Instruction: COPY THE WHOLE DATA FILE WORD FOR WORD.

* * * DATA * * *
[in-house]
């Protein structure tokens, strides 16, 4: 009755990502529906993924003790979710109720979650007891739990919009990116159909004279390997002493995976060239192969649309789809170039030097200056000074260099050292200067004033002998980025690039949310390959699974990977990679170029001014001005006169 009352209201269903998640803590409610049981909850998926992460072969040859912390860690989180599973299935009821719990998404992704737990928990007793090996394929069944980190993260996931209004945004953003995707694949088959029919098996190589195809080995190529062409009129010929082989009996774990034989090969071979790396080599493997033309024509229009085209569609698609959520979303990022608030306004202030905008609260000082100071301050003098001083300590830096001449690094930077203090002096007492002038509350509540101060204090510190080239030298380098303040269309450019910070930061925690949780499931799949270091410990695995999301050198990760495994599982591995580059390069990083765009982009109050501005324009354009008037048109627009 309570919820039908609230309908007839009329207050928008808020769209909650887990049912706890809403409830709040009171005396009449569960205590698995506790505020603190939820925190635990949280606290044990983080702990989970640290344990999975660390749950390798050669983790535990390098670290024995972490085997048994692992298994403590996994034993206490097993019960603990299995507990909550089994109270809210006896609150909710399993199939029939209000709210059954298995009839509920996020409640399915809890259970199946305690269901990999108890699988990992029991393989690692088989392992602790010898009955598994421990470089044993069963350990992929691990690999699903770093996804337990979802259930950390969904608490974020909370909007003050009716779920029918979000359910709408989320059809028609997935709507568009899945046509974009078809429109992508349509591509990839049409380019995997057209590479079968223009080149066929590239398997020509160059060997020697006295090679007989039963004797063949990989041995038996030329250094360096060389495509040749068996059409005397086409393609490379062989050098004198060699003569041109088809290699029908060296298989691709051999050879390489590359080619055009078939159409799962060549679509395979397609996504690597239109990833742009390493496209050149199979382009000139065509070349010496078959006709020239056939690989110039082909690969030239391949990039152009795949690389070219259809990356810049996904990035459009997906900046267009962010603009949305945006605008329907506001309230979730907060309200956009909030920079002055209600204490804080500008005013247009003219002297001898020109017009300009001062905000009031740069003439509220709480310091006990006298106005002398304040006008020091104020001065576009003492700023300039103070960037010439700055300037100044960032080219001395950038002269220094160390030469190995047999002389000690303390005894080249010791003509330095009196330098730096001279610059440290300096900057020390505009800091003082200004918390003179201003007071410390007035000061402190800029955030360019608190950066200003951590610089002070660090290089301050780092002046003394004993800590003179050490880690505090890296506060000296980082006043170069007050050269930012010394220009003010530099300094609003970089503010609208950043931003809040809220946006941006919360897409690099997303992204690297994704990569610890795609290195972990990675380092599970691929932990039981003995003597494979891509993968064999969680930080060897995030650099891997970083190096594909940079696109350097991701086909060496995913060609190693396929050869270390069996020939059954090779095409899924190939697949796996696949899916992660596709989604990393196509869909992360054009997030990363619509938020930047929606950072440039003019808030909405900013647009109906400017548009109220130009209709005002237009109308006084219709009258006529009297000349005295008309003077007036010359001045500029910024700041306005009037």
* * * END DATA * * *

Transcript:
[in-house]
């Protein structure tokens, strides 16, 4: 009755990502529906993924003790979710109720979650007891739990919009990116159909004279390997002493995976060239192969649309789809170039030097200056000074260099050292200067004033002998980025690039949310390959699974990977990679170029001014001005006169 009352209201269903998640803590409610049981909850998926992460072969040859912390860690989180599973299935009821719990998404992704737990928990007793090996394929069944980190993260996931209004945004953003995707694949088959029919098996190589195809080995190529062409009129010929082989009996774990034989090969071979790396080599493997033309024509229009085209569609698609959520979303990022608030306004202030905008609260000082100071301050003098001083300590830096001449690094930077203090002096007492002038509350509540101060204090510190080239030298380098303040269309450019910070930061925690949780499931799949270091410990695995999301050198990760495994599982591995580059390069990083765009982009109050501005324009354009008037048109627009 309570919820039908609230309908007839009329207050928008808020769209909650887990049912706890809403409830709040009171005396009449569960205590698995506790505020603190939820925190635990949280606290044990983080702990989970640290344990999975660390749950390798050669983790535990390098670290024995972490085997048994692992298994403590996994034993206490097993019960603990299995507990909550089994109270809210006896609150909710399993199939029939209000709210059954298995009839509920996020409640399915809890259970199946305690269901990999108890699988990992029991393989690692088989392992602790010898009955598994421990470089044993069963350990992929691990690999699903770093996804337990979802259930950390969904608490974020909370909007003050009716779920029918979000359910709408989320059809028609997935709507568009899945046509974009078809429109992508349509591509990839049409380019995997057209590479079968223009080149066929590239398997020509160059060997020697006295090679007989039963004797063949990989041995038996030329250094360096060389495509040749068996059409005397086409393609490379062989050098004198060699003569041109088809290699029908060296298989691709051999050879390489590359080619055009078939159409799962060549679509395979397609996504690597239109990833742009390493496209050149199979382009000139065509070349010496078959006709020239056939690989110039082909690969030239391949990039152009795949690389070219259809990356810049996904990035459009997906900046267009962010603009949305945006605008329907506001309230979730907060309200956009909030920079002055209600204490804080500008005013247009003219002297001898020109017009300009001062905000009031740069003439509220709480310091006990006298106005002398304040006008020091104020001065576009003492700023300039103070960037010439700055300037100044960032080219001395950038002269220094160390030469190995047999002389000690303390005894080249010791003509330095009196330098730096001279610059440290300096900057020390505009800091003082200004918390003179201003007071410390007035000061402190800029955030360019608190950066200003951590610089002070660090290089301050780092002046003394004993800590003179050490880690505090890296506060000296980082006043170069007050050269930012010394220009003010530099300094609003970089503010609208950043931003809040809220946006941006919360897409690099997303992204690297994704990569610890795609290195972990990675380092599970691929932990039981003995003597494979891509993968064999969680930080060897995030650099891997970083190096594909940079696109350097991701086909060496995913060609190693396929050869270390069996020939059954090779095409899924190939697949796996696949899916992660596709989604990393196509869909992360054009997030990363619509938020930047929606950072440039003019808030909405900013647009109906400017548009109220130009209709005002237009109308006084219709009258006529009297000349005295008309003077007036010359001045500029910024700041306005009037």